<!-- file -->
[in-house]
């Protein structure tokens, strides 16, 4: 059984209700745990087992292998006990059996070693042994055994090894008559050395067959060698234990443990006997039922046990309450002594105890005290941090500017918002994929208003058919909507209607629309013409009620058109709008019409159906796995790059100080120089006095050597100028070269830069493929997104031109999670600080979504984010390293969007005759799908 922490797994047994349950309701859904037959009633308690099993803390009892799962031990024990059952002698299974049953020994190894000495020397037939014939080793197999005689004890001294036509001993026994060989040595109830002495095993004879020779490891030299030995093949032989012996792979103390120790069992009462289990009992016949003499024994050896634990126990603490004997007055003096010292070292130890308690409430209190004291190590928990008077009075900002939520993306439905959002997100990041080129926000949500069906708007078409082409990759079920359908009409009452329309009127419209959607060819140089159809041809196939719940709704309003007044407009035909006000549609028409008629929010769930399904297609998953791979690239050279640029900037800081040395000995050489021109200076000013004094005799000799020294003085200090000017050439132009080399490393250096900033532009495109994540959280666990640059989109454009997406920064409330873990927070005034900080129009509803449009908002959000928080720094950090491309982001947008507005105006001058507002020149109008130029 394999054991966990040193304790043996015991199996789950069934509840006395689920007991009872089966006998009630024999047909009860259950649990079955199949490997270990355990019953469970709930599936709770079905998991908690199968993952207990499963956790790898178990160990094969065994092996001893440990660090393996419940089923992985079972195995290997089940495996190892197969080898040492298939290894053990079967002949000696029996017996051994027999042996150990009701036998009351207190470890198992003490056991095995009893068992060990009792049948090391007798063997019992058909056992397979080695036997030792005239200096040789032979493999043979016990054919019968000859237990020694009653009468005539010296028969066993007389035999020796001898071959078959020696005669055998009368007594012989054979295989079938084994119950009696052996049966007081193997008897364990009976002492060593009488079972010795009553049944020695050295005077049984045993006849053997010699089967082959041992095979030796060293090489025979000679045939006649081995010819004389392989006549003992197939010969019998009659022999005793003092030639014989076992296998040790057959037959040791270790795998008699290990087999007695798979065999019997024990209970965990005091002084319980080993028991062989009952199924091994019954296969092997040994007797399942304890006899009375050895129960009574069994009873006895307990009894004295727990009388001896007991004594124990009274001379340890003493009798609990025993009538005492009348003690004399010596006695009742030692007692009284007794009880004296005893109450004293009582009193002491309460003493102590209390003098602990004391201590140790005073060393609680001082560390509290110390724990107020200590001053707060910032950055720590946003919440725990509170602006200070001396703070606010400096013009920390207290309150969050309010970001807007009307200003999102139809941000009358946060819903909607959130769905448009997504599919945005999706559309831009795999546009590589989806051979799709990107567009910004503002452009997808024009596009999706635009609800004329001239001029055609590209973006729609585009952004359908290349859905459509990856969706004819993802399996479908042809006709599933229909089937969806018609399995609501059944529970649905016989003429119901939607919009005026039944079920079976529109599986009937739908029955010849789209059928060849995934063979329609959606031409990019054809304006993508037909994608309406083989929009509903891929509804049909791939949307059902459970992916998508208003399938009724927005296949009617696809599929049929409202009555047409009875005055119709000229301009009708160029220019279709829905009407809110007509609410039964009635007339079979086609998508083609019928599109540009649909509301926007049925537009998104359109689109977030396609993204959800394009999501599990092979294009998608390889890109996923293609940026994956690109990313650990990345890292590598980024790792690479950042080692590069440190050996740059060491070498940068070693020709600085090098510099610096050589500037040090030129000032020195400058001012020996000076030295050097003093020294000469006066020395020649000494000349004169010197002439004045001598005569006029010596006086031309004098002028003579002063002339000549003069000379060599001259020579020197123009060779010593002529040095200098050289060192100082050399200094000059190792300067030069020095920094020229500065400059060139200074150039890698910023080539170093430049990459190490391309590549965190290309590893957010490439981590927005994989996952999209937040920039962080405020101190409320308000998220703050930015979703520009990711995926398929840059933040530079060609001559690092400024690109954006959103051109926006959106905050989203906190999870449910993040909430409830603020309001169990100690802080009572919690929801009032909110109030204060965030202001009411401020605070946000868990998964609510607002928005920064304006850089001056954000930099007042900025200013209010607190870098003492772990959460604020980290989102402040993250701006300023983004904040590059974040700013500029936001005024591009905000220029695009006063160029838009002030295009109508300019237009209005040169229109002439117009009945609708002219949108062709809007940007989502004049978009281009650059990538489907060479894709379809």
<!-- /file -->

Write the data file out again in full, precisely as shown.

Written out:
[in-house]
């Protein structure tokens, strides 16, 4: 059984209700745990087992292998006990059996070693042994055994090894008559050395067959060698234990443990006997039922046990309450002594105890005290941090500017918002994929208003058919909507209607629309013409009620058109709008019409159906796995790059100080120089006095050597100028070269830069493929997104031109999670600080979504984010390293969007005759799908 922490797994047994349950309701859904037959009633308690099993803390009892799962031990024990059952002698299974049953020994190894000495020397037939014939080793197999005689004890001294036509001993026994060989040595109830002495095993004879020779490891030299030995093949032989012996792979103390120790069992009462289990009992016949003499024994050896634990126990603490004997007055003096010292070292130890308690409430209190004291190590928990008077009075900002939520993306439905959002997100990041080129926000949500069906708007078409082409990759079920359908009409009452329309009127419209959607060819140089159809041809196939719940709704309003007044407009035909006000549609028409008629929010769930399904297609998953791979690239050279640029900037800081040395000995050489021109200076000013004094005799000799020294003085200090000017050439132009080399490393250096900033532009495109994540959280666990640059989109454009997406920064409330873990927070005034900080129009509803449009908002959000928080720094950090491309982001947008507005105006001058507002020149109008130029 394999054991966990040193304790043996015991199996789950069934509840006395689920007991009872089966006998009630024999047909009860259950649990079955199949490997270990355990019953469970709930599936709770079905998991908690199968993952207990499963956790790898178990160990094969065994092996001893440990660090393996419940089923992985079972195995290997089940495996190892197969080898040492298939290894053990079967002949000696029996017996051994027999042996150990009701036998009351207190470890198992003490056991095995009893068992060990009792049948090391007798063997019992058909056992397979080695036997030792005239200096040789032979493999043979016990054919019968000859237990020694009653009468005539010296028969066993007389035999020796001898071959078959020696005669055998009368007594012989054979295989079938084994119950009696052996049966007081193997008897364990009976002492060593009488079972010795009553049944020695050295005077049984045993006849053997010699089967082959041992095979030796060293090489025979000679045939006649081995010819004389392989006549003992197939010969019998009659022999005793003092030639014989076992296998040790057959037959040791270790795998008699290990087999007695798979065999019997024990209970965990005091002084319980080993028991062989009952199924091994019954296969092997040994007797399942304890006899009375050895129960009574069994009873006895307990009894004295727990009388001896007991004594124990009274001379340890003493009798609990025993009538005492009348003690004399010596006695009742030692007692009284007794009880004296005893109450004293009582009193002491309460003493102590209390003098602990004391201590140790005073060393609680001082560390509290110390724990107020200590001053707060910032950055720590946003919440725990509170602006200070001396703070606010400096013009920390207290309150969050309010970001807007009307200003999102139809941000009358946060819903909607959130769905448009997504599919945005999706559309831009795999546009590589989806051979799709990107567009910004503002452009997808024009596009999706635009609800004329001239001029055609590209973006729609585009952004359908290349859905459509990856969706004819993802399996479908042809006709599933229909089937969806018609399995609501059944529970649905016989003429119901939607919009005026039944079920079976529109599986009937739908029955010849789209059928060849995934063979329609959606031409990019054809304006993508037909994608309406083989929009509903891929509804049909791939949307059902459970992916998508208003399938009724927005296949009617696809599929049929409202009555047409009875005055119709000229301009009708160029220019279709829905009407809110007509609410039964009635007339079979086609998508083609019928599109540009649909509301926007049925537009998104359109689109977030396609993204959800394009999501599990092979294009998608390889890109996923293609940026994956690109990313650990990345890292590598980024790792690479950042080692590069440190050996740059060491070498940068070693020709600085090098510099610096050589500037040090030129000032020195400058001012020996000076030295050097003093020294000469006066020395020649000494000349004169010197002439004045001598005569006029010596006086031309004098002028003579002063002339000549003069000379060599001259020579020197123009060779010593002529040095200098050289060192100082050399200094000059190792300067030069020095920094020229500065400059060139200074150039890698910023080539170093430049990459190490391309590549965190290309590893957010490439981590927005994989996952999209937040920039962080405020101190409320308000998220703050930015979703520009990711995926398929840059933040530079060609001559690092400024690109954006959103051109926006959106905050989203906190999870449910993040909430409830603020309001169990100690802080009572919690929801009032909110109030204060965030202001009411401020605070946000868990998964609510607002928005920064304006850089001056954000930099007042900025200013209010607190870098003492772990959460604020980290989102402040993250701006300023983004904040590059974040700013500029936001005024591009905000220029695009006063160029838009002030295009109508300019237009209005040169229109002439117009009945609708002219949108062709809007940007989502004049978009281009650059990538489907060479894709379809």